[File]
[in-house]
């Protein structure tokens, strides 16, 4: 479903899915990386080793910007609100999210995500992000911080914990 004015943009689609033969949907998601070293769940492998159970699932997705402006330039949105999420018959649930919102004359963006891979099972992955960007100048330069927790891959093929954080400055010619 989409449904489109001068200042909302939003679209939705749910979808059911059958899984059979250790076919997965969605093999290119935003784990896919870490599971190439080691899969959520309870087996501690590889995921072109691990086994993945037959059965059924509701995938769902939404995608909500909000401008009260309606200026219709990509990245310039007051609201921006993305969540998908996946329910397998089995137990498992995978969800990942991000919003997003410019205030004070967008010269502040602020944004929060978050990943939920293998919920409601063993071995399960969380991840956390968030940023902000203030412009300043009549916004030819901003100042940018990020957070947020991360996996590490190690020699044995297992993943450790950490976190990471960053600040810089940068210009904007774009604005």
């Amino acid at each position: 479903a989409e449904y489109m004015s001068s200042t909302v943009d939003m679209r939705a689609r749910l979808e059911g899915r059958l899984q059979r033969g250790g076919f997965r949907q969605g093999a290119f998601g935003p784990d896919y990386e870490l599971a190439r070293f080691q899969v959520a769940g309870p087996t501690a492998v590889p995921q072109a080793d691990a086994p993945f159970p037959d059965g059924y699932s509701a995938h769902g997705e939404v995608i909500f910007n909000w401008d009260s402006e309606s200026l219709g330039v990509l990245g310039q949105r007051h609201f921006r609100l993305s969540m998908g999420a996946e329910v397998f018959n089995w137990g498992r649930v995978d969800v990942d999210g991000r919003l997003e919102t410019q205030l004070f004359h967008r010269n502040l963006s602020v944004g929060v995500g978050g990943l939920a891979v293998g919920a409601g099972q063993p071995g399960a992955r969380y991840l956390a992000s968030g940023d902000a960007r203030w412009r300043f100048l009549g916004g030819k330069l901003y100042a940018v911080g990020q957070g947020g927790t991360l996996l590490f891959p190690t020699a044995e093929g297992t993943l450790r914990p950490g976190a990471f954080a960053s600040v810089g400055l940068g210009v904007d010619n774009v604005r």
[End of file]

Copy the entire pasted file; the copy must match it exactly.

[in-house]
């Protein structure tokens, strides 16, 4: 479903899915990386080793910007609100999210995500992000911080914990 004015943009689609033969949907998601070293769940492998159970699932997705402006330039949105999420018959649930919102004359963006891979099972992955960007100048330069927790891959093929954080400055010619 989409449904489109001068200042909302939003679209939705749910979808059911059958899984059979250790076919997965969605093999290119935003784990896919870490599971190439080691899969959520309870087996501690590889995921072109691990086994993945037959059965059924509701995938769902939404995608909500909000401008009260309606200026219709990509990245310039007051609201921006993305969540998908996946329910397998089995137990498992995978969800990942991000919003997003410019205030004070967008010269502040602020944004929060978050990943939920293998919920409601063993071995399960969380991840956390968030940023902000203030412009300043009549916004030819901003100042940018990020957070947020991360996996590490190690020699044995297992993943450790950490976190990471960053600040810089940068210009904007774009604005």
């Amino acid at each position: 479903a989409e449904y489109m004015s001068s200042t909302v943009d939003m679209r939705a689609r749910l979808e059911g899915r059958l899984q059979r033969g250790g076919f997965r949907q969605g093999a290119f998601g935003p784990d896919y990386e870490l599971a190439r070293f080691q899969v959520a769940g309870p087996t501690a492998v590889p995921q072109a080793d691990a086994p993945f159970p037959d059965g059924y699932s509701a995938h769902g997705e939404v995608i909500f910007n909000w401008d009260s402006e309606s200026l219709g330039v990509l990245g310039q949105r007051h609201f921006r609100l993305s969540m998908g999420a996946e329910v397998f018959n089995w137990g498992r649930v995978d969800v990942d999210g991000r919003l997003e919102t410019q205030l004070f004359h967008r010269n502040l963006s602020v944004g929060v995500g978050g990943l939920a891979v293998g919920a409601g099972q063993p071995g399960a992955r969380y991840l956390a992000s968030g940023d902000a960007r203030w412009r300043f100048l009549g916004g030819k330069l901003y100042a940018v911080g990020q957070g947020g927790t991360l996996l590490f891959p190690t020699a044995e093929g297992t993943l450790r914990p950490g976190a990471f954080a960053s600040v810089g400055l940068g210009v904007d010619n774009v604005r």